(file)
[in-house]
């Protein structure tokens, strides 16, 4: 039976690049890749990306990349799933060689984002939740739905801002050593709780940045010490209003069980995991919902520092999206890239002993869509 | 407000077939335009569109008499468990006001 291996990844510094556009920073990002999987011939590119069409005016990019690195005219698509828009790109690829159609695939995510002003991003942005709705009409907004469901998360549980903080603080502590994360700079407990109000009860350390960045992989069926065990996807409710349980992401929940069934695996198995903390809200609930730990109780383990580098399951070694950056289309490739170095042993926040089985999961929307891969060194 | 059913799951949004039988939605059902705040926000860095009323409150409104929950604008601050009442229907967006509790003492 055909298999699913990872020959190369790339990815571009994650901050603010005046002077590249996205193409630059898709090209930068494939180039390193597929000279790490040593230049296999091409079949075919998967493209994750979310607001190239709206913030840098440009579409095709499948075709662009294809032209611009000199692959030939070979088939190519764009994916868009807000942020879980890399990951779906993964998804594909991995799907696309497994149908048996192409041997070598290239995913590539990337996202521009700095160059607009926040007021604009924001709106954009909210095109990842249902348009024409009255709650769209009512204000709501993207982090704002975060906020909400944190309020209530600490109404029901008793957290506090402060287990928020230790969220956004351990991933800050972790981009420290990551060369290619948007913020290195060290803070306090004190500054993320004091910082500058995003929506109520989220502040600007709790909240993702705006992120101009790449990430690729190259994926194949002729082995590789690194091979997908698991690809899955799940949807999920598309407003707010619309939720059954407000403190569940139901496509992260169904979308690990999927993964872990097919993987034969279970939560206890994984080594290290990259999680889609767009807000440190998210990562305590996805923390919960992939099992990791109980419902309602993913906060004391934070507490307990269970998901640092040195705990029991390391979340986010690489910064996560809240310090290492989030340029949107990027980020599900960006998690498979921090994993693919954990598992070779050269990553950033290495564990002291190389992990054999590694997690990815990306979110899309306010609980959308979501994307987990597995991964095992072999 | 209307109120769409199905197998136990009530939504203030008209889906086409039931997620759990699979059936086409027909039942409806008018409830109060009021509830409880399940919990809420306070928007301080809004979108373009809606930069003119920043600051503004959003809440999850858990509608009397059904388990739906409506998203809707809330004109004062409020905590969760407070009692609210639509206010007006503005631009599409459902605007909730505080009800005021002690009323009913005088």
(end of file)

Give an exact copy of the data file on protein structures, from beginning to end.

[in-house]
């Protein structure tokens, strides 16, 4: 039976690049890749990306990349799933060689984002939740739905801002050593709780940045010490209003069980995991919902520092999206890239002993869509 | 407000077939335009569109008499468990006001 291996990844510094556009920073990002999987011939590119069409005016990019690195005219698509828009790109690829159609695939995510002003991003942005709705009409907004469901998360549980903080603080502590994360700079407990109000009860350390960045992989069926065990996807409710349980992401929940069934695996198995903390809200609930730990109780383990580098399951070694950056289309490739170095042993926040089985999961929307891969060194 | 059913799951949004039988939605059902705040926000860095009323409150409104929950604008601050009442229907967006509790003492 055909298999699913990872020959190369790339990815571009994650901050603010005046002077590249996205193409630059898709090209930068494939180039390193597929000279790490040593230049296999091409079949075919998967493209994750979310607001190239709206913030840098440009579409095709499948075709662009294809032209611009000199692959030939070979088939190519764009994916868009807000942020879980890399990951779906993964998804594909991995799907696309497994149908048996192409041997070598290239995913590539990337996202521009700095160059607009926040007021604009924001709106954009909210095109990842249902348009024409009255709650769209009512204000709501993207982090704002975060906020909400944190309020209530600490109404029901008793957290506090402060287990928020230790969220956004351990991933800050972790981009420290990551060369290619948007913020290195060290803070306090004190500054993320004091910082500058995003929506109520989220502040600007709790909240993702705006992120101009790449990430690729190259994926194949002729082995590789690194091979997908698991690809899955799940949807999920598309407003707010619309939720059954407000403190569940139901496509992260169904979308690990999927993964872990097919993987034969279970939560206890994984080594290290990259999680889609767009807000440190998210990562305590996805923390919960992939099992990791109980419902309602993913906060004391934070507490307990269970998901640092040195705990029991390391979340986010690489910064996560809240310090290492989030340029949107990027980020599900960006998690498979921090994993693919954990598992070779050269990553950033290495564990002291190389992990054999590694997690990815990306979110899309306010609980959308979501994307987990597995991964095992072999 | 209307109120769409199905197998136990009530939504203030008209889906086409039931997620759990699979059936086409027909039942409806008018409830109060009021509830409880399940919990809420306070928007301080809004979108373009809606930069003119920043600051503004959003809440999850858990509608009397059904388990739906409506998203809707809330004109004062409020905590969760407070009692609210639509206010007006503005631009599409459902605007909730505080009800005021002690009323009913005088």